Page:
Don’t look now, but this weekend might just see a strike break out on telecommunications land. Verizon and its wireline employees are on the brink, with the current contract expiring at 12:01am on Sunday. The CWA and IBE have already voted to authorize a strike, which would impact 45,000 Verizon workers on the east coast. I’d like to think this one will be short or even that they could work something out at the last minute, but it could be that the situation is ripe for something much uglier.
Verizon’s wireline business is of course always under pressure these days from losses from the copper side of things and the expense of its FIOS fiber buildout relative to uptake. And obviously, one of their key tactics to keep costs inline is to find ways to cut benefits, limit salary growth, and of course reduce headcount. We know this story well. But Verizon as a whole is not hurting and pressure from technology and competition is part of the game. With its huge positive cash flows, the addition of the iPhone to its lineup, and its relatively lower dependence on aging copper after selling off most of its rural assets, they seem to be in the catbird seat right now and will probably find it rather more difficult than usual to generate much sympathy.
Meanwhile the rest of the world is feeling the effects of recessionary pressures, high unemployment, and general disillusionment with a recovery that benefited the likes of Verizon but not so much the little guy. Frankly there are a lot of angry people out there who aren’t going to back down easily. Lots of those people work at Verizon, and unlike with the spate of layoffs we have seen elsewhere in the non-unionized part of the sector, they have this alternative way to make themselves heard and send a little pain back the other way. I can’t say I blame them either. Meanwhile, the political situation nationally is, if anything, more divided and less interested in dialogue than I have ever seen it.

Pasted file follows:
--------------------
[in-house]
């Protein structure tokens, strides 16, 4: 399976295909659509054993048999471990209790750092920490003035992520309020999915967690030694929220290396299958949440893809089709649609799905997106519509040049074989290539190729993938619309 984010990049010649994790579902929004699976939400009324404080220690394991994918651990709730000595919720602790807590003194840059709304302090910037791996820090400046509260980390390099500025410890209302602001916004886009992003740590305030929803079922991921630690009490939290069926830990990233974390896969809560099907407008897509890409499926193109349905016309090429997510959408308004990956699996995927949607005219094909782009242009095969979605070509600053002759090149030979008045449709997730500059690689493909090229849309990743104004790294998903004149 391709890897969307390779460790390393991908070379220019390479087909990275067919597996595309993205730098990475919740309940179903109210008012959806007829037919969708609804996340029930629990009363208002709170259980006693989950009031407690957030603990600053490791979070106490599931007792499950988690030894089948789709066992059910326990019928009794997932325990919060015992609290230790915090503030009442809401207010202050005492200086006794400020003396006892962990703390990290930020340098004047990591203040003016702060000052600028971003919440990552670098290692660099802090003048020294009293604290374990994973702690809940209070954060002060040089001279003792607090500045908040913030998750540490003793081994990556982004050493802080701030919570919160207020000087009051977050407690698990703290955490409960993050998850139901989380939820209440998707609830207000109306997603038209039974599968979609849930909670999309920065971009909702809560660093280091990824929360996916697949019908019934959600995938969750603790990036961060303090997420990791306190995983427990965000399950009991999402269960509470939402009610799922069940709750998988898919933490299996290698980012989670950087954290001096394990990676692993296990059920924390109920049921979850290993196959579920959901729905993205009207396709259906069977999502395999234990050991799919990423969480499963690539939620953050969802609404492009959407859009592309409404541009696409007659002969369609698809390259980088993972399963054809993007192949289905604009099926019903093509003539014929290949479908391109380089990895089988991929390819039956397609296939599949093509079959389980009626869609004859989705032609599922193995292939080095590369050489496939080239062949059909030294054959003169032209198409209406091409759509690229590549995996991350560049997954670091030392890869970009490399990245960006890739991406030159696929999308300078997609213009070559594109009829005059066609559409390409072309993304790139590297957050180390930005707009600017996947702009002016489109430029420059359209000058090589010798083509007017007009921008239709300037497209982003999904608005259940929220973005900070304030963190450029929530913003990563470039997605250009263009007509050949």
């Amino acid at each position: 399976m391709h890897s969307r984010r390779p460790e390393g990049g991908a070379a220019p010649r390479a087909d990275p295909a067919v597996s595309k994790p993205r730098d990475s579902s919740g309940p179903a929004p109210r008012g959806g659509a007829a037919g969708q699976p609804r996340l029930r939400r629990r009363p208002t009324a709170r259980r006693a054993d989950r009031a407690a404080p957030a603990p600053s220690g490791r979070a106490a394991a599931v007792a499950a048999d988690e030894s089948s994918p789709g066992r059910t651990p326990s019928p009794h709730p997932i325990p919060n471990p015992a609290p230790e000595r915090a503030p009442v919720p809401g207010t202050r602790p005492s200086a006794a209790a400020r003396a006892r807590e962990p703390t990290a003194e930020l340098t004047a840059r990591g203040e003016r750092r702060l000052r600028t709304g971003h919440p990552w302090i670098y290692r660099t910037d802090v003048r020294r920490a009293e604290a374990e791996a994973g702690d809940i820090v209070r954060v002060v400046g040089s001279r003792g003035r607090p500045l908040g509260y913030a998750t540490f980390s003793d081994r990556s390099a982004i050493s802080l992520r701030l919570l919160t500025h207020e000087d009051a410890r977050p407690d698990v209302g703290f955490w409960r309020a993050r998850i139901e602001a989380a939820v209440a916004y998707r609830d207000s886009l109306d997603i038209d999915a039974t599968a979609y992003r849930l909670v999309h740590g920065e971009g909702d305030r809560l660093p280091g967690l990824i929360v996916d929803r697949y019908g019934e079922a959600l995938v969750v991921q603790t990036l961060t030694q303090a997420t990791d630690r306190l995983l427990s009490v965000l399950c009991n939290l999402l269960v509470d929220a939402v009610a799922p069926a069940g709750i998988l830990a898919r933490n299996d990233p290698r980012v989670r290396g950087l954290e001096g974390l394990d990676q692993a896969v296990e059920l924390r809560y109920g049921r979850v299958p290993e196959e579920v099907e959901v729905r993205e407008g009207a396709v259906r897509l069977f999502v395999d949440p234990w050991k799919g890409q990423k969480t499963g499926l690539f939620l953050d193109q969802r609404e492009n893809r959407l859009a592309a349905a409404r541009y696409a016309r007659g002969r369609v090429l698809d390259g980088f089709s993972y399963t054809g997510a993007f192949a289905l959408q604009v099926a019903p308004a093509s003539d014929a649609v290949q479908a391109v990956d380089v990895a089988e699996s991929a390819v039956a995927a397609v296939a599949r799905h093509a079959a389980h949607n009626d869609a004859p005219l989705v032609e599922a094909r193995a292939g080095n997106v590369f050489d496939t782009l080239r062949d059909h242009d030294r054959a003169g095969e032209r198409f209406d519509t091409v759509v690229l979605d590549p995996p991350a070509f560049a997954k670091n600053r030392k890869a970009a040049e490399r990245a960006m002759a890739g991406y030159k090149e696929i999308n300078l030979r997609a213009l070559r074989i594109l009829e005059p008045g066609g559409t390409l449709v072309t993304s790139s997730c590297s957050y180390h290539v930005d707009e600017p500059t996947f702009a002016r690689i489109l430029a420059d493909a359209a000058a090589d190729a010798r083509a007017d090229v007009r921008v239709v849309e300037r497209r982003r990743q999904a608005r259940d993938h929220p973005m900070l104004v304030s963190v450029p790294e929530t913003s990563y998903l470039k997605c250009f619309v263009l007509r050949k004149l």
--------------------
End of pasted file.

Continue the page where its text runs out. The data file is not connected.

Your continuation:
The unions say that Verizon wants to cut all sorts of stuff, Verizon says the unions aren’t willing to go along with a necessary $100/month employee contribution to health care. Doesn’t matter really, the actual points of disagreement could have been anything. This kettle may simply be ready to boil again. What that will mean for Verizon’s customers, both consumers and wholesale (e.g. CLEC), is unclear. Initially probably nothing substantial, but if things don’t get resolved quickly, who knows.
Or maybe cooler heads will prevail. After all, it’s not as if we have a brand new CEO at Verizon who needs to prove he’s got what it takes to lead the company and can’t afford to start off by backing down to the unions. Oh wait. Never mind.
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